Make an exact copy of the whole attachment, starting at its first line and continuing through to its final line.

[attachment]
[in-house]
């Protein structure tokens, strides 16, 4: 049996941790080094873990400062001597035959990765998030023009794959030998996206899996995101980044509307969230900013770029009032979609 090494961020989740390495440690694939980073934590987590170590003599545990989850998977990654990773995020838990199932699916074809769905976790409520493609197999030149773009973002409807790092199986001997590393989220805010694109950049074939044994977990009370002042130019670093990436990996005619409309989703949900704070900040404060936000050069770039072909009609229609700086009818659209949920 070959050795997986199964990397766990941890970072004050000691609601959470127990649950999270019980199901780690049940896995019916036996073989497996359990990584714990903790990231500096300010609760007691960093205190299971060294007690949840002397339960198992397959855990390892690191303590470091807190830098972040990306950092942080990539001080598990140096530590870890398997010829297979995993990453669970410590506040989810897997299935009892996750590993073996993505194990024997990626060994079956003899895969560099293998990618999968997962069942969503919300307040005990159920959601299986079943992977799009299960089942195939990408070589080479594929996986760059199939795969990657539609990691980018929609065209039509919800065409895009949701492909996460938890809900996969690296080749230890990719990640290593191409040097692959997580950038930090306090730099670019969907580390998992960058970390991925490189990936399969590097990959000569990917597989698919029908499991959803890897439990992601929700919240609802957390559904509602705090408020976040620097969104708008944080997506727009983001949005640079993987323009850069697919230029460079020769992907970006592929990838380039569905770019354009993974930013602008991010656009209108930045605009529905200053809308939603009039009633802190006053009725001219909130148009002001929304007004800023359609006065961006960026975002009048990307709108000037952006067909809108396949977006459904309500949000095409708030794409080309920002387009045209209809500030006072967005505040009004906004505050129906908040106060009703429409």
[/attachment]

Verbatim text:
[in-house]
């Protein structure tokens, strides 16, 4: 049996941790080094873990400062001597035959990765998030023009794959030998996206899996995101980044509307969230900013770029009032979609 090494961020989740390495440690694939980073934590987590170590003599545990989850998977990654990773995020838990199932699916074809769905976790409520493609197999030149773009973002409807790092199986001997590393989220805010694109950049074939044994977990009370002042130019670093990436990996005619409309989703949900704070900040404060936000050069770039072909009609229609700086009818659209949920 070959050795997986199964990397766990941890970072004050000691609601959470127990649950999270019980199901780690049940896995019916036996073989497996359990990584714990903790990231500096300010609760007691960093205190299971060294007690949840002397339960198992397959855990390892690191303590470091807190830098972040990306950092942080990539001080598990140096530590870890398997010829297979995993990453669970410590506040989810897997299935009892996750590993073996993505194990024997990626060994079956003899895969560099293998990618999968997962069942969503919300307040005990159920959601299986079943992977799009299960089942195939990408070589080479594929996986760059199939795969990657539609990691980018929609065209039509919800065409895009949701492909996460938890809900996969690296080749230890990719990640290593191409040097692959997580950038930090306090730099670019969907580390998992960058970390991925490189990936399969590097990959000569990917597989698919029908499991959803890897439990992601929700919240609802957390559904509602705090408020976040620097969104708008944080997506727009983001949005640079993987323009850069697919230029460079020769992907970006592929990838380039569905770019354009993974930013602008991010656009209108930045605009529905200053809308939603009039009633802190006053009725001219909130148009002001929304007004800023359609006065961006960026975002009048990307709108000037952006067909809108396949977006459904309500949000095409708030794409080309920002387009045209209809500030006072967005505040009004906004505050129906908040106060009703429409």